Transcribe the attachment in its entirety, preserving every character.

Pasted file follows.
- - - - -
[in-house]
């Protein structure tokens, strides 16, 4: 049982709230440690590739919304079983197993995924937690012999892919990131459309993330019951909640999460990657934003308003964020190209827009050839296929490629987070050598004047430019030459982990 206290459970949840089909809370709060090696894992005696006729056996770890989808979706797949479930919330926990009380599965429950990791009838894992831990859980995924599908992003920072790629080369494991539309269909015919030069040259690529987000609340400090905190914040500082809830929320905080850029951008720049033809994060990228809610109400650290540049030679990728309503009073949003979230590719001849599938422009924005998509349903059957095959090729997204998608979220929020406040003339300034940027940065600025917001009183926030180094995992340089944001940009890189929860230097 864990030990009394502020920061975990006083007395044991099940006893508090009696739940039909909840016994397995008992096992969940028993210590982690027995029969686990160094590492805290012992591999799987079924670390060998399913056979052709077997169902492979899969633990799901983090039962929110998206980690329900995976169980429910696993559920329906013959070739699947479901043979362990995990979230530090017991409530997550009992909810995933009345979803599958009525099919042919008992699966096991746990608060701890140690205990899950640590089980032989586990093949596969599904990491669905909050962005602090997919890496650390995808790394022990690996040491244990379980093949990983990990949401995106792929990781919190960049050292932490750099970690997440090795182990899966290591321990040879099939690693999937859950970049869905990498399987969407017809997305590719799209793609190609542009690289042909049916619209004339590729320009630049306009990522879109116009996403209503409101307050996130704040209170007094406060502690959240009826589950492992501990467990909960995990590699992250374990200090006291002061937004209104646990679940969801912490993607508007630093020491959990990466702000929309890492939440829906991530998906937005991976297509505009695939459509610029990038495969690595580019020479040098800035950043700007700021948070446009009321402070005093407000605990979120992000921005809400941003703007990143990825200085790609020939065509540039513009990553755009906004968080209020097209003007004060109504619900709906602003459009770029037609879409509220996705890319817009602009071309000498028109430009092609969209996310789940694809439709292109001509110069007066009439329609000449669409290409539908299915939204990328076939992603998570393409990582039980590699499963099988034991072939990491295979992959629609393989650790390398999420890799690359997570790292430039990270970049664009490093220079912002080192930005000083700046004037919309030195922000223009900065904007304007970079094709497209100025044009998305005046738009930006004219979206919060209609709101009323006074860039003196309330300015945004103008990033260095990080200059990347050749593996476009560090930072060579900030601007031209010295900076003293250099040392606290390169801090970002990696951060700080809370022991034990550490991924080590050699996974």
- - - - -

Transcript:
[in-house]
């Protein structure tokens, strides 16, 4: 049982709230440690590739919304079983197993995924937690012999892919990131459309993330019951909640999460990657934003308003964020190209827009050839296929490629987070050598004047430019030459982990 206290459970949840089909809370709060090696894992005696006729056996770890989808979706797949479930919330926990009380599965429950990791009838894992831990859980995924599908992003920072790629080369494991539309269909015919030069040259690529987000609340400090905190914040500082809830929320905080850029951008720049033809994060990228809610109400650290540049030679990728309503009073949003979230590719001849599938422009924005998509349903059957095959090729997204998608979220929020406040003339300034940027940065600025917001009183926030180094995992340089944001940009890189929860230097 864990030990009394502020920061975990006083007395044991099940006893508090009696739940039909909840016994397995008992096992969940028993210590982690027995029969686990160094590492805290012992591999799987079924670390060998399913056979052709077997169902492979899969633990799901983090039962929110998206980690329900995976169980429910696993559920329906013959070739699947479901043979362990995990979230530090017991409530997550009992909810995933009345979803599958009525099919042919008992699966096991746990608060701890140690205990899950640590089980032989586990093949596969599904990491669905909050962005602090997919890496650390995808790394022990690996040491244990379980093949990983990990949401995106792929990781919190960049050292932490750099970690997440090795182990899966290591321990040879099939690693999937859950970049869905990498399987969407017809997305590719799209793609190609542009690289042909049916619209004339590729320009630049306009990522879109116009996403209503409101307050996130704040209170007094406060502690959240009826589950492992501990467990909960995990590699992250374990200090006291002061937004209104646990679940969801912490993607508007630093020491959990990466702000929309890492939440829906991530998906937005991976297509505009695939459509610029990038495969690595580019020479040098800035950043700007700021948070446009009321402070005093407000605990979120992000921005809400941003703007990143990825200085790609020939065509540039513009990553755009906004968080209020097209003007004060109504619900709906602003459009770029037609879409509220996705890319817009602009071309000498028109430009092609969209996310789940694809439709292109001509110069007066009439329609000449669409290409539908299915939204990328076939992603998570393409990582039980590699499963099988034991072939990491295979992959629609393989650790390398999420890799690359997570790292430039990270970049664009490093220079912002080192930005000083700046004037919309030195922000223009900065904007304007970079094709497209100025044009998305005046738009930006004219979206919060209609709101009323006074860039003196309330300015945004103008990033260095990080200059990347050749593996476009560090930072060579900030601007031209010295900076003293250099040392606290390169801090970002990696951060700080809370022991034990550490991924080590050699996974």